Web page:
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“Rubbish getting thrown out” – Manchester United’s once ‘wonderkid’ reaction to being released



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Credit: IMAGO / Sportimage

Nick Powell was labelled as a ‘wonderkid’ fresh after signing for Manchester United in 2012, however, it didn’t all work out as expected for the English midfielder.

His last game for Crewe Alexander, before his £6 million move to Old Trafford, came in the League Two play-off final against Cheltenham at Wembley, where the then-18-year-old scored an outstanding goal.

Receiving the ball on the edge of the box with his back to goal, his first touch opened the space and the second was to strike the ball on the half volley on his left foot. After the ball flew into the top corner, many United fans would go onto look at the goal after his signing was announced.

Over 10 years on now and Powell’s footballing career is one that doesn’t match the ability he had as a teenager. His career at The Theatre of Dreams was short lived and after three loan spells, his contract would be terminated in the summer of 2016.

It was, however, a dream start for Powell at the club. He scored a stunning goal against Wigan Athletic on his debut and many believed that he was destined for great things. Now, he laughs at the idea of once being a Manchester United ‘wonderkid’.

“I believed I was the best 17 or 18-year-old in the country,” he told The Athletic in a detailed interview. “But seeing what other people have done in their career, against what I have done, I find it laughable that the ‘wonderkid’ thing has stuck. The tag of wonderkid feels so pointless now.”

The midfielder, who currently plays for League Two club Stockport County, explained how his perfectionism about how to play the game is one of the factors in his failure at Old Trafford.

“I remember Rio Ferdinand saying to me, ‘Don’t be happy getting here, be happy staying here.’ It didn’t hit me until I left what he meant by that,” he added.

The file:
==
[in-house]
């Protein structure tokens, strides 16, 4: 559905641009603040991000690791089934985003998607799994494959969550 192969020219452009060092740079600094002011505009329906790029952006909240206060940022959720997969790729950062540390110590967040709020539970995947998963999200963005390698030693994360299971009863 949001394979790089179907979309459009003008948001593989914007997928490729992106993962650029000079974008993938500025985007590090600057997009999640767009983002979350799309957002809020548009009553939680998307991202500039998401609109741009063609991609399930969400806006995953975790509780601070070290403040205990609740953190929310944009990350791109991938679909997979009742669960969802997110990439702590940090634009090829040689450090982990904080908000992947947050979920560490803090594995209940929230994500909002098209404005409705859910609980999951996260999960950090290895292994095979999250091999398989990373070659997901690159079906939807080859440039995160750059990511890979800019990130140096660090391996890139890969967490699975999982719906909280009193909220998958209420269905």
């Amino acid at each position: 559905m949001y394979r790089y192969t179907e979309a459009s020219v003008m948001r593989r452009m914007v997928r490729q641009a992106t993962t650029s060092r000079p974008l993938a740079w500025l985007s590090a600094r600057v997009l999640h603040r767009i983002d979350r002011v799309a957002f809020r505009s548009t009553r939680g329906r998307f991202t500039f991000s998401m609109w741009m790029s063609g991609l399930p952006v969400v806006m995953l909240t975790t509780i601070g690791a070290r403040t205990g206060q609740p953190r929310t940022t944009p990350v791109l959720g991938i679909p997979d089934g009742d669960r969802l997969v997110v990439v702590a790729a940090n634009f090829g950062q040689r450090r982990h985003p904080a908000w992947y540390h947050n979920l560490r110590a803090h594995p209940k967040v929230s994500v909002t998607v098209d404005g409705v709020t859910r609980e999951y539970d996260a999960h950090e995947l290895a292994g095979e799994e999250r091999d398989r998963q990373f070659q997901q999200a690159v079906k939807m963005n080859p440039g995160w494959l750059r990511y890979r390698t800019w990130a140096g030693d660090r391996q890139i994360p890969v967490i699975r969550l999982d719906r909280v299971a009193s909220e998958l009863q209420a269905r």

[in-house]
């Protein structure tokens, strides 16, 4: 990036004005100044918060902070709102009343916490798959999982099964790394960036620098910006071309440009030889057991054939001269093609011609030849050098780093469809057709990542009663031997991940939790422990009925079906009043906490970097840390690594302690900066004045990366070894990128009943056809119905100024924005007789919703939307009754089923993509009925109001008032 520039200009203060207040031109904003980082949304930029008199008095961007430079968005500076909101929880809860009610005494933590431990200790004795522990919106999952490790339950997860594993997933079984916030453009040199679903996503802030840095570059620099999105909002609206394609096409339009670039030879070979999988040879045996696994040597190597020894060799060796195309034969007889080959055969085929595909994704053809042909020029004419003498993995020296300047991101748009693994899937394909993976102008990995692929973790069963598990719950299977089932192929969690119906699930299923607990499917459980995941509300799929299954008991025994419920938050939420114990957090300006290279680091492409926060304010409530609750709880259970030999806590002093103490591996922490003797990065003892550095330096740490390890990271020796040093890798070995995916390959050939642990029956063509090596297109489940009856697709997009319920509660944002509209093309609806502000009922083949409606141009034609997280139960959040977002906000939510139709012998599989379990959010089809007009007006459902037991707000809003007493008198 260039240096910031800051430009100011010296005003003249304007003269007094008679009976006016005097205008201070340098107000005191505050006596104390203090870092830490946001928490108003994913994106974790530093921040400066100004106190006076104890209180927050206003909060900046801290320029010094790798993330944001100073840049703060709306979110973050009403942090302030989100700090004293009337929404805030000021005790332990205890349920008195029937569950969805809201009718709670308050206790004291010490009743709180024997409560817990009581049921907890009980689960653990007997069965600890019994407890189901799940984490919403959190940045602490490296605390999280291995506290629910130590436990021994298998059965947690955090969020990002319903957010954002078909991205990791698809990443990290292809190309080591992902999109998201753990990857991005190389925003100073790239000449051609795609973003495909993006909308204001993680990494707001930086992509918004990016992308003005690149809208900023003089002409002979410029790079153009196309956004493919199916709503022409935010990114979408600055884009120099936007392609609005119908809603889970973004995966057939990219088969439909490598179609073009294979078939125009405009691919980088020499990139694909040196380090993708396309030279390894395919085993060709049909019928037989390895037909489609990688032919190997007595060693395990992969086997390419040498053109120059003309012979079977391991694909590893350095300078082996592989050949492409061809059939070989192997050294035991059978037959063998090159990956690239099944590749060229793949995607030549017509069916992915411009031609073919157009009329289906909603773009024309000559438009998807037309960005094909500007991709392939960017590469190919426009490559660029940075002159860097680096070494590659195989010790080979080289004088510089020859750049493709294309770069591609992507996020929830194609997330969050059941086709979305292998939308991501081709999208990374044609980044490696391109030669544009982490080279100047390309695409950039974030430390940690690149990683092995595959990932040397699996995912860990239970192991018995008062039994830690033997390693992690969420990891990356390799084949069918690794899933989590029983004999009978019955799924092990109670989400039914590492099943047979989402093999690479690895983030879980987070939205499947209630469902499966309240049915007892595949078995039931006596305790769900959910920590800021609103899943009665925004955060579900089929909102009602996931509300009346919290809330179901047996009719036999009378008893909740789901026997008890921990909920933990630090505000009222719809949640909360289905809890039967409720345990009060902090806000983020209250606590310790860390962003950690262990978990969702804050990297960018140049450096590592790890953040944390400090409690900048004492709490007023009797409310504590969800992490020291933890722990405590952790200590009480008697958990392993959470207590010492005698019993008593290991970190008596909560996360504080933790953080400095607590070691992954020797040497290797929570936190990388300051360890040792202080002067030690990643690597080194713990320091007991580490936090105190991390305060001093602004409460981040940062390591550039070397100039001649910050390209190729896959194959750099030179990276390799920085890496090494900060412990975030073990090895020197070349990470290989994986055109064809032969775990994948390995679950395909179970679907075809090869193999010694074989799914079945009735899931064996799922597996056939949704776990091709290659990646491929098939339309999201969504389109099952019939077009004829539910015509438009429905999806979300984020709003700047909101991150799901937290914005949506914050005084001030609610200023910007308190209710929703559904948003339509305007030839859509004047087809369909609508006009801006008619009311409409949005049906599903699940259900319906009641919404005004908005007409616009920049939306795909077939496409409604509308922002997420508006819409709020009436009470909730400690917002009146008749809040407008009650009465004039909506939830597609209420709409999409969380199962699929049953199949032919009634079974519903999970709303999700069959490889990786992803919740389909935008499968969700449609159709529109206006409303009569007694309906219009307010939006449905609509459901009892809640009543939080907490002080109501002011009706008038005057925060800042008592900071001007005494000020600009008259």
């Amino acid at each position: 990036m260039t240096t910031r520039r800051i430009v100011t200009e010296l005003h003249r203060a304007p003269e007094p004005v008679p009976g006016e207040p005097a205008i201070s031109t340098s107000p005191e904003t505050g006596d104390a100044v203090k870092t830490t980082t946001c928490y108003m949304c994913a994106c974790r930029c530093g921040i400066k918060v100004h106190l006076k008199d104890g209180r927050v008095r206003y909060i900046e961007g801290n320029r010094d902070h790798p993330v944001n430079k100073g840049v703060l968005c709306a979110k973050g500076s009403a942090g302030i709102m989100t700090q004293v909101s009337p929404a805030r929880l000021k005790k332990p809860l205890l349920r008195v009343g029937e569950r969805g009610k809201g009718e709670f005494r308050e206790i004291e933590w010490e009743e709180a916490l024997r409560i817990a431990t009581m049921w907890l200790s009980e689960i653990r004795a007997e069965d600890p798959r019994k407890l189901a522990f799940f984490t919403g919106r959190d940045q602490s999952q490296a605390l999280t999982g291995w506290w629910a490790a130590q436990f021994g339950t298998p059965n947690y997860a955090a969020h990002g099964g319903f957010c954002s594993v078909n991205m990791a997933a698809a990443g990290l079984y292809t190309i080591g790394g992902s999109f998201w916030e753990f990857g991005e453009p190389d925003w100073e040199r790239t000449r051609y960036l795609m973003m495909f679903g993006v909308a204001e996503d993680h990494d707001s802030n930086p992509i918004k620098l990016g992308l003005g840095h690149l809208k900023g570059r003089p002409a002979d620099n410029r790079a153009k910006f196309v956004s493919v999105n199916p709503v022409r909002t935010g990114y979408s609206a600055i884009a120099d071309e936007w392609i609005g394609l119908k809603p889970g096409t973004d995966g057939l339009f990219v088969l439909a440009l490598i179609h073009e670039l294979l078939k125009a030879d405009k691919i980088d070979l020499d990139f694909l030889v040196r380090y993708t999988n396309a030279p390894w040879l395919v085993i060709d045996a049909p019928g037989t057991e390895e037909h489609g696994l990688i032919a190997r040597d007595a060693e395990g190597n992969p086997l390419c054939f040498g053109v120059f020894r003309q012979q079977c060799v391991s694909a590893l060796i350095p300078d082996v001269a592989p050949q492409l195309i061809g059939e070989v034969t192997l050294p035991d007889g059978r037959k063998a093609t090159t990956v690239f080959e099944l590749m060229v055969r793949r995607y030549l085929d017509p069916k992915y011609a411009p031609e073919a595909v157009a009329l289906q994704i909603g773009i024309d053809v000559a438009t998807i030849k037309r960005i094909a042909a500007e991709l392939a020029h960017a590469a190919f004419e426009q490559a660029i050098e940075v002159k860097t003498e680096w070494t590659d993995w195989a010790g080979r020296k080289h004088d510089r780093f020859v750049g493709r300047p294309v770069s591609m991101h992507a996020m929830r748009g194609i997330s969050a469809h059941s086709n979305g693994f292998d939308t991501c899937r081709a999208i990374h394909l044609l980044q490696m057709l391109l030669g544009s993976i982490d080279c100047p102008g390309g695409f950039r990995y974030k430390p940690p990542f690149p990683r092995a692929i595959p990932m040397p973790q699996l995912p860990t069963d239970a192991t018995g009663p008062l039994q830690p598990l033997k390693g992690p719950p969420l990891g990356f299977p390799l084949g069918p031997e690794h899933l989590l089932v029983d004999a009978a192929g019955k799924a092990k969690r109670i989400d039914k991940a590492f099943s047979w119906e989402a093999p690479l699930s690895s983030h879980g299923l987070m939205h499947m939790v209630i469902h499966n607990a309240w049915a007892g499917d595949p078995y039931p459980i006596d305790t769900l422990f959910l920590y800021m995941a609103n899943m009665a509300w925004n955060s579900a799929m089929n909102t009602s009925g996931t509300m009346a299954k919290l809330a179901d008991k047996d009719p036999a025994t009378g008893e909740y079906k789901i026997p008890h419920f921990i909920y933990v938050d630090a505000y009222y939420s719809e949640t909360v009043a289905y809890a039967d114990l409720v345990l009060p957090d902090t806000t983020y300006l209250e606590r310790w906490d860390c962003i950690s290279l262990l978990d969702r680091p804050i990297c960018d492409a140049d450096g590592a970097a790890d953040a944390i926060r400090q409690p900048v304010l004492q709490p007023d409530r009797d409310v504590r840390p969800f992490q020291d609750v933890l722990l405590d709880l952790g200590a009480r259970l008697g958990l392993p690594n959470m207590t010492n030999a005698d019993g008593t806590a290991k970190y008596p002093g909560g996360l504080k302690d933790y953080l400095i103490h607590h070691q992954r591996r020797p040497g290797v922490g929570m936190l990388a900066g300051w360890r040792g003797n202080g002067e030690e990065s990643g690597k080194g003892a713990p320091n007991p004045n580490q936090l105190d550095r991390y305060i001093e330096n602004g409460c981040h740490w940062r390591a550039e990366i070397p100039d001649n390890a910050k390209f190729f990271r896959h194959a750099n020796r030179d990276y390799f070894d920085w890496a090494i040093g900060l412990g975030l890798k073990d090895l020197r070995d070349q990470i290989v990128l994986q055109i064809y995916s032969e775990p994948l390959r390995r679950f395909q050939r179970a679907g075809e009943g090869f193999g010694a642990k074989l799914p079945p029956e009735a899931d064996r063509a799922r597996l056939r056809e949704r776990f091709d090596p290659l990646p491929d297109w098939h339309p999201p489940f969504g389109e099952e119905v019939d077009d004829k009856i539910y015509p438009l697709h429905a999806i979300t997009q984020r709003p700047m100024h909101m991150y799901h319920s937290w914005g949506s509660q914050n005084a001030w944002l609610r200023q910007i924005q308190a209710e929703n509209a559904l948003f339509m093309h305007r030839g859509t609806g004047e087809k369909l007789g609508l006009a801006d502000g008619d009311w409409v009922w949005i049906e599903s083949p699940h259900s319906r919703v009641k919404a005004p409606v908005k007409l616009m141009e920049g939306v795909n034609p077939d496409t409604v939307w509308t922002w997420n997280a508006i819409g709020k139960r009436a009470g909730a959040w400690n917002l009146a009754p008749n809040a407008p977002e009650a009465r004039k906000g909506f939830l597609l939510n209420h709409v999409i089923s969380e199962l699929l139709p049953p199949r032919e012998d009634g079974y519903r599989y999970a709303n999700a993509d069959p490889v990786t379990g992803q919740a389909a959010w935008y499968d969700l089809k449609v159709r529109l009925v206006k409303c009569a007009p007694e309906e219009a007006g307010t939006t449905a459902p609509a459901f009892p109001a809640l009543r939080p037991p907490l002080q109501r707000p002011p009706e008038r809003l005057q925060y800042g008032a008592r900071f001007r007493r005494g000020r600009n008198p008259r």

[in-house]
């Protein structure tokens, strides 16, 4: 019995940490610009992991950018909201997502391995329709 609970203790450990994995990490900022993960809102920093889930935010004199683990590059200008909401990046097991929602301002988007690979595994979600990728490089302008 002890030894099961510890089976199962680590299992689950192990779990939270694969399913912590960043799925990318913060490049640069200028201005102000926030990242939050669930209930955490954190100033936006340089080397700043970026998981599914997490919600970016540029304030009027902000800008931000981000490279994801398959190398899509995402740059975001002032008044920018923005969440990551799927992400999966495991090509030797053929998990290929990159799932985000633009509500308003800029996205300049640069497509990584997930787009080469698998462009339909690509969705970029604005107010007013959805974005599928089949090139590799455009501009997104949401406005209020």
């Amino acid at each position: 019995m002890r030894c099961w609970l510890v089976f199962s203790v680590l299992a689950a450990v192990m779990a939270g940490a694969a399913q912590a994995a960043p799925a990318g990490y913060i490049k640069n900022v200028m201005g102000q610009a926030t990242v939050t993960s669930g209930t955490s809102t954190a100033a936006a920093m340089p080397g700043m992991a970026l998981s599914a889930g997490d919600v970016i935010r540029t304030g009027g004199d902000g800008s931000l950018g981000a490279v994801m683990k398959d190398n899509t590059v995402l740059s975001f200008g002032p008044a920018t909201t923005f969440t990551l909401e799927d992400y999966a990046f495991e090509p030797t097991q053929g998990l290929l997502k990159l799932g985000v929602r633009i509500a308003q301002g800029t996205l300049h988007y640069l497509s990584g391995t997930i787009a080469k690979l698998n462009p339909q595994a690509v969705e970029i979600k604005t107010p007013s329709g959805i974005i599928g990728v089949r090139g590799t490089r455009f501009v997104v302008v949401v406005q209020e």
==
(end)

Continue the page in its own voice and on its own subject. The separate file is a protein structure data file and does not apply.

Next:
“My biggest issue was I was such a perfectionist for football — how I saw it and how I played it. If something prohibited me from playing the game the way I wanted, whether it be injuries or not being picked, it would annoy me to the point that I’d get angry with football.

“People see that as ‘he doesn’t like football’ or ‘he doesn’t care.’ It’s more the opposite. It’s me being angry and upset that I can’t do what I want to do.

“Even playing for United’s under-21s aggravated me because it felt like a step back from being in a League Two first team. That was my hardest time at United. I wanted to play football and I didn’t feel under-21s football was football. I couldn’t get my round around it.”

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Powell would only play nine first-team games for United during his time at the club. He played 10 more for the youth side before the termination of his contract.

The player, who is studying for the relevant exams to qualify for a financial planning company to help footballers look after their money, is not aggrieved with the way he was let go at just 22 years of age.

“I got injured and they gave me the choice of staying at Hull (on loan) to do my rehab or going back to United. There was nothing to go back for. So I decided to stay at Hull and see my time out.

“My agent said, ‘It’s fine, you’re under the Bosman age (to leave on a free transfer), so they will probably give you another year and you’re guaranteed the same wage.’ Then, a couple of weeks later, I got a letter through the post saying I was being released.

“Because I was so low down the pecking order, it really was like rubbish getting thrown out,” he said. “It’s not nice, but that’s football.”